Ten years ago today was the first day of class at the 2001 Clarion. Steve Barnes talked about plot. (The stuff he talked about that day, together with some some ideas I got a few weeks later from Geoff Landis and some earlier instruction from Bruce Holland Rogers at his Flatiron Fiction Workshop, served as the basis for the article on story structure that I sold later that year to Speculations.)

Those six weeks at Clarion were great—only a handful of times in my life have I had that much fun. Clarion also had a huge impact on my life—everything I’ve done since then has been colored by the things I learned there.

I wouldn’t want to do Clarion again—it only works that way one time—but I would like to do another intensive workshop. Probably one aimed at novels, if I can get a novel written.

That’s for the future, though. Right now I need to write one more short story for my local writers group, then start revising some of the stories that they’ve already critiqued.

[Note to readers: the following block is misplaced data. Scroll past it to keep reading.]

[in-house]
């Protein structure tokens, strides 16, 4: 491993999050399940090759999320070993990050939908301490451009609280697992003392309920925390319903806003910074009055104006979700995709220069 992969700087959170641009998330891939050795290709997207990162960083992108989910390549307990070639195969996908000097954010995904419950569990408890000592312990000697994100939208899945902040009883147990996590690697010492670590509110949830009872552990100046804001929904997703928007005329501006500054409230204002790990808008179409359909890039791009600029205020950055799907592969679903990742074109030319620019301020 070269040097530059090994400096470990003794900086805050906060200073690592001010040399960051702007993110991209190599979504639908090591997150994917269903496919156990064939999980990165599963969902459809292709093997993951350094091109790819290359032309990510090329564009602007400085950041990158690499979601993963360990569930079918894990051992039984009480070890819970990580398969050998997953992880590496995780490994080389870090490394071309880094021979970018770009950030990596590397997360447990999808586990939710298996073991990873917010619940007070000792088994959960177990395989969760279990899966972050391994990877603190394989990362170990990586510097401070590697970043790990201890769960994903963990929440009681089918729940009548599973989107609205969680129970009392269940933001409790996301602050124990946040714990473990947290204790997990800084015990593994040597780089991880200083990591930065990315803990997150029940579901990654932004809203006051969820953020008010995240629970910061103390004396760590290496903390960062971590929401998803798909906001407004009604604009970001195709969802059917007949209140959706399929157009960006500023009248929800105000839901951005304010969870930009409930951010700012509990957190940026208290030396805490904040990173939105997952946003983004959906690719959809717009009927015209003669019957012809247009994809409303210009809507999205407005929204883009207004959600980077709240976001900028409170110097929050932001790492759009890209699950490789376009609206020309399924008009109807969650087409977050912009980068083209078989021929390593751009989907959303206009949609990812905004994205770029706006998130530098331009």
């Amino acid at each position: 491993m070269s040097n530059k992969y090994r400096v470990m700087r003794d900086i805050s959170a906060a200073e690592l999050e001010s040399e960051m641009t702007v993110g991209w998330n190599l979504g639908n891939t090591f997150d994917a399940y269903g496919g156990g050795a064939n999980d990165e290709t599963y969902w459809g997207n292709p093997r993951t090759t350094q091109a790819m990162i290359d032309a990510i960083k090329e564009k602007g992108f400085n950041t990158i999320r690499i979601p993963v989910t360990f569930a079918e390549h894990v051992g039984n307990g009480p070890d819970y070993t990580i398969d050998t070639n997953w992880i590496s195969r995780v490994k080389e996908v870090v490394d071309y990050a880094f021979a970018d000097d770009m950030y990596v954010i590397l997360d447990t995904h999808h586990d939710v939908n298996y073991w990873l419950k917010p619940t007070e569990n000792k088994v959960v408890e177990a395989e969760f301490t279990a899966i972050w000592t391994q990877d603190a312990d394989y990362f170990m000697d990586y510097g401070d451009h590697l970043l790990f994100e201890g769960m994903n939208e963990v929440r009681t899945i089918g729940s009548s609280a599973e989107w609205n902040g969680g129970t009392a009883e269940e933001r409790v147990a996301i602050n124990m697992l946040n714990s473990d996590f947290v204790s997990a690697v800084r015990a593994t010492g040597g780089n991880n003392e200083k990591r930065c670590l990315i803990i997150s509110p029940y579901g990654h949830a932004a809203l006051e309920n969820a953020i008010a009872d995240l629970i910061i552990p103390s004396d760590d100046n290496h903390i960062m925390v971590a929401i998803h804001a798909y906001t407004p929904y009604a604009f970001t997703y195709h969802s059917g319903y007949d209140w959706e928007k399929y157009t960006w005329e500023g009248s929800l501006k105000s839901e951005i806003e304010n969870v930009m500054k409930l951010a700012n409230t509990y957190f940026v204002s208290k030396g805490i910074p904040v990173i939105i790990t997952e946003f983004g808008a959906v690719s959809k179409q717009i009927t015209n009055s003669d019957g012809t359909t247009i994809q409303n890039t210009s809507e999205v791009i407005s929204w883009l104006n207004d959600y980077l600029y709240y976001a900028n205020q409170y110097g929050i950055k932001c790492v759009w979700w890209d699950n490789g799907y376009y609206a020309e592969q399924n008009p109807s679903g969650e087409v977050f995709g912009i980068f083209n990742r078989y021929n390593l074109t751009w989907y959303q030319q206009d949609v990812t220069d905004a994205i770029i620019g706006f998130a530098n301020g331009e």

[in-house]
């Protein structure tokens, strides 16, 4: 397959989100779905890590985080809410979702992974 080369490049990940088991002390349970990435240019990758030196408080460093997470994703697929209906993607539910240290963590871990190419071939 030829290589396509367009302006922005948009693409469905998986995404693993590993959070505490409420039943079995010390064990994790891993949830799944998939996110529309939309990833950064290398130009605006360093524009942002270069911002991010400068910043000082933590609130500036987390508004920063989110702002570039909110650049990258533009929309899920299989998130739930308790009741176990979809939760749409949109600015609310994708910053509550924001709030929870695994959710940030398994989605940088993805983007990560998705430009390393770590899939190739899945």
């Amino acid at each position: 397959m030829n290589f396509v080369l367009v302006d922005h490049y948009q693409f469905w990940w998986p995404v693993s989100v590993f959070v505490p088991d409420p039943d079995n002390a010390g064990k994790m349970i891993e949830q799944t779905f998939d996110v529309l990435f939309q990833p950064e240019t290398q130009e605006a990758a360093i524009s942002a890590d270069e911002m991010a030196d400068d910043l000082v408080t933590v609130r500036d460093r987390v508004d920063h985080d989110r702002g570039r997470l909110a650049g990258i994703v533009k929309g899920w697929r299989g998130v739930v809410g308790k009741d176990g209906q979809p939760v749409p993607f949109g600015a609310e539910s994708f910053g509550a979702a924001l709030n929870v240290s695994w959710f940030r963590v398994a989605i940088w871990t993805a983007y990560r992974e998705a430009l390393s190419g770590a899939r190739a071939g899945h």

This is part 6—the final post—of a series on what to do if you can’t go to Clarion. I’ve talked about my thoughts on how you can capture part of the magic of Clarion—even if you can’t attend. This post is on my big misconception of Clarion, on some of the things that you can’t get from blog posts, and on applying these lessons.

What about getting critiques?

Before I went to Clarion, I assumed that the most important thing would be the critiques of my stories. I was wrong.

It’s actually a good thing that I was wrong. After all, the goal of Clarion isn’t to send you home with six critiqued stories that you can polish up and get published. The goal is to make you a better writer. You can only get so much better in six weeks, but six weeks is enough time to give you the tools you need to continue improving your own writing through practice.